We Rule the Night is at its best when it focuses on the girls as they try to make it through their training while constantly pushing against the limits placed on them as women in a patriarchal society run by a dangerous regime. Linné comes from a relative position of privilege as the daughter of an esteemed general, while Revna is part of the Union’s lowest social strata. Because of her precarious position she is also forced to tolerate numerous slights as people assume she is less capable because of her prosthetic legs–something she is keen to prove false even if it means taking on dangerous missions with her new regiment.

With so much riding on the regiment’s success, the sense of urgency and tension is palpable as both girls struggle through their training and early missions. The depth of Bartlett’s characters and stark prose nearly make up for a comparable lack of world building that relies heavily on the book’s inspiration to situate the Union both in the world and the war that started with a rival nation trying to protect sacred godplaces on Union land.

We Rule the Night is a fierce tale of reluctant friendship, war, and what it means to be a hero–especially when you live in a world that refuses to acknowledge the least of what you can achieve. Recommended for anyone who loved Code Name Verity but wanted more battles and fantasy readers who need more feminism and less world building.

Possible Pairings: Shadow and Bone by Leigh Bardugo, Witch Born by Nicolas Bowling, The Good Luck Girls by Charlotte Nicole Davis, The Dark Days Club by Alison Goodman, Dark of the West by Joanna Hathaway, Rebel Seoul by Axie Oh, The Crown’s Game by Evelyn Skye, Code Name Verity by Elizabeth Wein, A Thousand Sisters: The Heroic Airwomen of the Soviet Union in World War II by Elizabeth Wein, Leviathan by Scott Westerfeld

Grace and Fury: A Review

cover art for Grace and Fury by Tracy BanghartIn Viridia, all women wear masks.

Hiding the fear and frustration is the only way to stay safe in a world where women have no rights.

Serina has focused all of her energy into training to become a Grace. If she is chosen by the Superior or his Heir, Malachi, Serina will live in luxury as an embodiment of the ideal woman. Being a Grace will ensure that her family will never want for anything. Her younger sister, Nomi, can even stay at her side as a Handmaiden.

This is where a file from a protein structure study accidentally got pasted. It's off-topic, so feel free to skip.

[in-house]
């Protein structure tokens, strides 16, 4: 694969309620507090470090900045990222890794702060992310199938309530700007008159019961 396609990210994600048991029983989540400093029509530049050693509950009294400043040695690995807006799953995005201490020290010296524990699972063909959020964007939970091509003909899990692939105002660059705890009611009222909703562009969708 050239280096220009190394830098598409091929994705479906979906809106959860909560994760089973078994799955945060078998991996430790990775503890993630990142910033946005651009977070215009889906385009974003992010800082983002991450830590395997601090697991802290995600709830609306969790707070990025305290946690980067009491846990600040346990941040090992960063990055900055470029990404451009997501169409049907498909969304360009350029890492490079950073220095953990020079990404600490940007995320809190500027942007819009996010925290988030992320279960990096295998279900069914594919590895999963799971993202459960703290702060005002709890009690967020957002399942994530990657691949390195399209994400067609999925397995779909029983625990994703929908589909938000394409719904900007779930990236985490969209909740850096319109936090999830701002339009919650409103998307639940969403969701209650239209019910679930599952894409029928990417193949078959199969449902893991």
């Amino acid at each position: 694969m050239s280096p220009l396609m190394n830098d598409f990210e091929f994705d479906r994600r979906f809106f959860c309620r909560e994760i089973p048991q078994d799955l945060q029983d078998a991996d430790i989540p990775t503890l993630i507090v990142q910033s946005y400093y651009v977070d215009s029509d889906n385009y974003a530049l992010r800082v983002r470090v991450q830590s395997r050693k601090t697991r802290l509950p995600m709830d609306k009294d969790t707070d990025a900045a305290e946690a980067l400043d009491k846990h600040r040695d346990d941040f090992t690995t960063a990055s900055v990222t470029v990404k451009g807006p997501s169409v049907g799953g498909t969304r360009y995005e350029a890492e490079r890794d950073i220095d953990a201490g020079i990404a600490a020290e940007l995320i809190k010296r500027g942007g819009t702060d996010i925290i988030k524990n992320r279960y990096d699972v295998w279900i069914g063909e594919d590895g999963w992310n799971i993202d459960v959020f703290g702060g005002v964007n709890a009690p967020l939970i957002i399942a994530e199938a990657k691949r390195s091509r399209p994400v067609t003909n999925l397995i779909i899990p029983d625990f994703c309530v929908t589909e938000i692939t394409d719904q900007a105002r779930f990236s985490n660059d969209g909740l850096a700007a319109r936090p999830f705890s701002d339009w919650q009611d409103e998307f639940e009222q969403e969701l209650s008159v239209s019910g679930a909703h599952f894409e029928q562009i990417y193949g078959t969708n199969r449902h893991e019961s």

Nomi doesn’t want to leave behind everything she’s ever known, especially not her twin brother Renzo. She knows that rebellion is dangerous. But she still can’t bring herself to be more complacent–not even now. Not even for her sister. Instead, she is furious. Nomi knows that Serina has willingly made this choice. She just isn’t sure that she’s prepared to follow her.

One brash conversation and one reckless act ruins all of Serina and Nomi’s careful plans. While Nomi is trapped in a life she never wanted, Serina is falsely imprisoned on an island where she will have fight to the death to survive. Separated and ill-prepared for the challenges they’ll have to face alone, both Serina and Nomi will have to push themselves further than they ever imagined to try and find each other in Grace and Fury (2018) by Tracy Banghart.

Serina and Nomi are interesting counterpoints. Their characters arcs mirror each other but how each heroine handles her new challenges is telling. While Serina begins the novel willfully ignorant of the inequalities within Viridia she soon (surprisingly quickly to be clear) finds herself at the center of a potential revolution.

Nomi, meanwhile, has always been painfully aware of the freedoms she and other women in Viridia lacks. Yet she routinely puts the small freedoms she has earned at risk and willfully ignores numerous (heavily broadcasted) red flags as her own plans for revolution and escape begin to crumple around her.

The main problem with Grace and Fury is that none of the relationships feel authentic. Changing dynamics and growing chemistry don’t erase the woefully unequal power dynamics both Serina and Nomi have with several of the male characters. Similarly, it’s hard to pretend the Heir better than he initially seems when his selfish and thoughtless actions set the entire plot in motion.

Grace and Fury will be a familiar story to fantasy readers. Predictable plot points and derivative characters dilute some of the story’s impact however Banghart artfully flips several tropes as the cast expands and readers learn more about Viridia.